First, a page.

Here it was, out in the open: the subtext of practically every class I’ve ever taught. I’ve grown accustomed to yanking my side of the rope in an unspoken tug-of-war. The teacher emphasizes conceptual understanding. The students conspire to find shortcuts around it. So it always goes.
This is something my department has been talking a lot about recently and trying to make sense of how the network our school is in (Expeditionary Learning) wants us to build in comprehension in our lessons. It usually involves making things a lot slower than the traditional class might look like, but the students end up with such a deeper level of knowledge it becomes worth it.
While reading Ben Orlin's post about this "church" I was reminded of an article I read in early January about "why the phrase 'math facts' is so dangerous." In it the author asserts (much like Orlin) that to memorize information is not to truly understand it and therefore it will not work in application to novel situations. The simple idea of memorizing multiplication tables is a good example. While knowing those can be useful at times, when dealing with larger numbers it breaks down, whereas if you understand place value and it's effect on operations you will be able to scale up your knowledge.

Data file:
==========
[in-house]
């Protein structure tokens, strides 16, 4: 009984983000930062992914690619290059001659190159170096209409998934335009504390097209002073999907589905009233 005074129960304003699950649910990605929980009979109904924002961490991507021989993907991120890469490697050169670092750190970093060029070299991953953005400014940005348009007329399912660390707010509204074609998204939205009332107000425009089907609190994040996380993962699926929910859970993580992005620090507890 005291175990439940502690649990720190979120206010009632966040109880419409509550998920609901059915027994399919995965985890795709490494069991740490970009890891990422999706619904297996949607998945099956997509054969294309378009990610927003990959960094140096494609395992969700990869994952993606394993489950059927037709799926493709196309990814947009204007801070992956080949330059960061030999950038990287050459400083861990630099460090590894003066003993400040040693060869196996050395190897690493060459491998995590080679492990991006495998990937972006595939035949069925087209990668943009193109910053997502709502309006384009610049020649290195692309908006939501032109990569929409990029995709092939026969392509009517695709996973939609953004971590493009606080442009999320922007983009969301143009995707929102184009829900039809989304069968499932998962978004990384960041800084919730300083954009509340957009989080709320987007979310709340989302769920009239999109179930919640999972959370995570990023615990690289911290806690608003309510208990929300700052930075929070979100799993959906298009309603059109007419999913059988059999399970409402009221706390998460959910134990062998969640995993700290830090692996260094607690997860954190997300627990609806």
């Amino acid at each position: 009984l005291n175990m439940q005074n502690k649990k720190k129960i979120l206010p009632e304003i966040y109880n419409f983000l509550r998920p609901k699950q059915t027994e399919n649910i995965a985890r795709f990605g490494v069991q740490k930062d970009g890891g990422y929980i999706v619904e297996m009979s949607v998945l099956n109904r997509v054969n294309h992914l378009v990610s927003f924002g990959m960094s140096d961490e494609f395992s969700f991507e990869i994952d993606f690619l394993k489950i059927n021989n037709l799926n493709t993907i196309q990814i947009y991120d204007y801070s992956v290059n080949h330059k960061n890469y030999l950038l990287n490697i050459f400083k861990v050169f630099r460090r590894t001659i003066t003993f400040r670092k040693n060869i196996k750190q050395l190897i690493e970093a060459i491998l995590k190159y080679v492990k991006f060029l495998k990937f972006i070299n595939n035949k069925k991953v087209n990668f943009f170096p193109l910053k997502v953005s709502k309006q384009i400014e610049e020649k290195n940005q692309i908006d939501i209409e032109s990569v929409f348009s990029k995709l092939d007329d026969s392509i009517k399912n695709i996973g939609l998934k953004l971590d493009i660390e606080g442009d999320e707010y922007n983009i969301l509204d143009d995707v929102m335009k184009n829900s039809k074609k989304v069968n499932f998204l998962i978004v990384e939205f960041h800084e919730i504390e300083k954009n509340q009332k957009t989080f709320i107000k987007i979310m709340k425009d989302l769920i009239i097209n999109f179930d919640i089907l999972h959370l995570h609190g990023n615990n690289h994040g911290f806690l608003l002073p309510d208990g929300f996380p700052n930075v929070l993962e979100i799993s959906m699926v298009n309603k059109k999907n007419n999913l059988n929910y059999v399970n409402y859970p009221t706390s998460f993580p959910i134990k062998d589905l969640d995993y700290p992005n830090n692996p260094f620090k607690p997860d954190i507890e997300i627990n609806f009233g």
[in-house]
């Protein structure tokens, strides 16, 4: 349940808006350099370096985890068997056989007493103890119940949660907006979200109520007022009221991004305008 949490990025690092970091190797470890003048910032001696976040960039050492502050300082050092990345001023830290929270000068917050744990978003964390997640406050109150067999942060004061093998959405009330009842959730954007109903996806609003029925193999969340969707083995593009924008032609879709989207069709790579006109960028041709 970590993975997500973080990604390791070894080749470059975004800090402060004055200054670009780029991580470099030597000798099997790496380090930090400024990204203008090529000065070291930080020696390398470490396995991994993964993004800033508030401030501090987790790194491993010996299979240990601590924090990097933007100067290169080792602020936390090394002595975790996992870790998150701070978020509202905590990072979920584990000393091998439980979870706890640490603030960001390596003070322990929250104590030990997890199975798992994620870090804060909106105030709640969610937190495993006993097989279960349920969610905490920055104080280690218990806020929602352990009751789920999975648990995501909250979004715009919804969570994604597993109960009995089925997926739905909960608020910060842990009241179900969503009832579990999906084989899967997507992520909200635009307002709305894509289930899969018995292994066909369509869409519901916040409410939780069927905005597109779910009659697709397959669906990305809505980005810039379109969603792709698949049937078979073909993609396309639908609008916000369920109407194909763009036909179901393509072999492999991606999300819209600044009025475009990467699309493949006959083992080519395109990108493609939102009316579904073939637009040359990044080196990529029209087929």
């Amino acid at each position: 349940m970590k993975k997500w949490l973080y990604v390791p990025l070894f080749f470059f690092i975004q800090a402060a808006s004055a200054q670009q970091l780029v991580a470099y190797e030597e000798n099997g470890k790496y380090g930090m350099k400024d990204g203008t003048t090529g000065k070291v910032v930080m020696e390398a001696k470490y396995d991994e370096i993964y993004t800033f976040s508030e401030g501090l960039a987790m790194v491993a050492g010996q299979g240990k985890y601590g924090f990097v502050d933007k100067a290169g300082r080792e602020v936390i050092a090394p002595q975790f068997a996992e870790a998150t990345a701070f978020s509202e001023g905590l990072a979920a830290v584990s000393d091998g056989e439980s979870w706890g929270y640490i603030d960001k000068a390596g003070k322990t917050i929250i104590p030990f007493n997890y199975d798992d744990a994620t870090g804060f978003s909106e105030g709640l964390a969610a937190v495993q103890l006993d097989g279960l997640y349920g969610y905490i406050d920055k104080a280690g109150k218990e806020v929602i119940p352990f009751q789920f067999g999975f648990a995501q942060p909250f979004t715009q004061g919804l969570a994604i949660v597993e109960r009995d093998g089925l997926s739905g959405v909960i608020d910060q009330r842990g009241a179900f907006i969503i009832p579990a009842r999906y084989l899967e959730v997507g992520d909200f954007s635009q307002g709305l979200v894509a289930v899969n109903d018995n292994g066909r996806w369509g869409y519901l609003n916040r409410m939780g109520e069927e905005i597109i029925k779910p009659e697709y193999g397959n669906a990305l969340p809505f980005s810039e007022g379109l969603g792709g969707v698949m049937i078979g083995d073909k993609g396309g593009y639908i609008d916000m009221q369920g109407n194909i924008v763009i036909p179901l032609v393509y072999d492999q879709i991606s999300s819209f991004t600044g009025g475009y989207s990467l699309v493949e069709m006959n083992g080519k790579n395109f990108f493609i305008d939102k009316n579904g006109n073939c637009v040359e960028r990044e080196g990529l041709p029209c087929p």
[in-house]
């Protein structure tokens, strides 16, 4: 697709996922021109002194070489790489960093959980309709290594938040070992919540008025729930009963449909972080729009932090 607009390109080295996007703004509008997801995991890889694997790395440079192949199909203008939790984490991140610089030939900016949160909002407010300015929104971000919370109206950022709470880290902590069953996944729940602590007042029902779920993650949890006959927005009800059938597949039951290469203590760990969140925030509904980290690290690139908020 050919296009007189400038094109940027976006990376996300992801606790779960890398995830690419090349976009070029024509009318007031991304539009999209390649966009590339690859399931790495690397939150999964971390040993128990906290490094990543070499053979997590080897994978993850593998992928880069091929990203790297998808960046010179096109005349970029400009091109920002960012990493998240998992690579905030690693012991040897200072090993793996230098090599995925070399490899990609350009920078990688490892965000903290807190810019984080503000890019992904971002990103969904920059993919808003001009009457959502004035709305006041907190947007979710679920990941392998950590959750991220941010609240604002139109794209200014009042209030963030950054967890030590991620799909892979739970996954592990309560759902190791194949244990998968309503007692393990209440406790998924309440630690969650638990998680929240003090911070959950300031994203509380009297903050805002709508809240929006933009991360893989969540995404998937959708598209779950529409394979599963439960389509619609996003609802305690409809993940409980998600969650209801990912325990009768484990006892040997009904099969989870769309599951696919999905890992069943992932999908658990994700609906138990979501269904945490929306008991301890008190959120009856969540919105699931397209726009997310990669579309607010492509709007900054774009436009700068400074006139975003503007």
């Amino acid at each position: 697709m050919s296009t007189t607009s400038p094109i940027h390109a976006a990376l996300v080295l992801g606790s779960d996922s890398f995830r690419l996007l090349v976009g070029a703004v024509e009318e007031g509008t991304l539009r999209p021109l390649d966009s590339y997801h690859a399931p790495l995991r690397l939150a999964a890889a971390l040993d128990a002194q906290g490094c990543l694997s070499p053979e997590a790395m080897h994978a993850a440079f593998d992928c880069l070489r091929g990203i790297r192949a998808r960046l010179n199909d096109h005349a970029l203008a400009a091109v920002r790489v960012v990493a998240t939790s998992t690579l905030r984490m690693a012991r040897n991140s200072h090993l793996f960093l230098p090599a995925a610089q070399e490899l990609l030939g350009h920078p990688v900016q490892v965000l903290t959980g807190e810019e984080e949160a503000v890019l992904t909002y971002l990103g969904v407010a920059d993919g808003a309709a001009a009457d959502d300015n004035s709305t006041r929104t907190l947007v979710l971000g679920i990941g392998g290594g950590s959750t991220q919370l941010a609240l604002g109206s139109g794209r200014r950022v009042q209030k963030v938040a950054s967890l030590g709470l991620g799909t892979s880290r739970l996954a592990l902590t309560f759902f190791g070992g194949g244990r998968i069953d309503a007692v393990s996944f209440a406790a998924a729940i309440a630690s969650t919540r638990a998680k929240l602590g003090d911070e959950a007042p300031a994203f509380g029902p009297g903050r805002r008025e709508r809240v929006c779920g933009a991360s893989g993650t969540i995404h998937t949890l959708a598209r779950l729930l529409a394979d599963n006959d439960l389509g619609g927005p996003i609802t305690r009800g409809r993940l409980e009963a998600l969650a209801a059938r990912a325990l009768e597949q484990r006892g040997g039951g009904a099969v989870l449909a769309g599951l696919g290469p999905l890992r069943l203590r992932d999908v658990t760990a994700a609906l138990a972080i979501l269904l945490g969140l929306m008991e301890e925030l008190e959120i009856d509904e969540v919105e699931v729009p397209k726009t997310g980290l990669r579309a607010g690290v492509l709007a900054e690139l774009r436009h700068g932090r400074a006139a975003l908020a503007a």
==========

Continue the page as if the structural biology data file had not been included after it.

I fully support students gaining a deeper understanding and how that I can bring my own up to that level. Then maybe they'll understand the battle should really be won because "the right answer" is on one side by itself.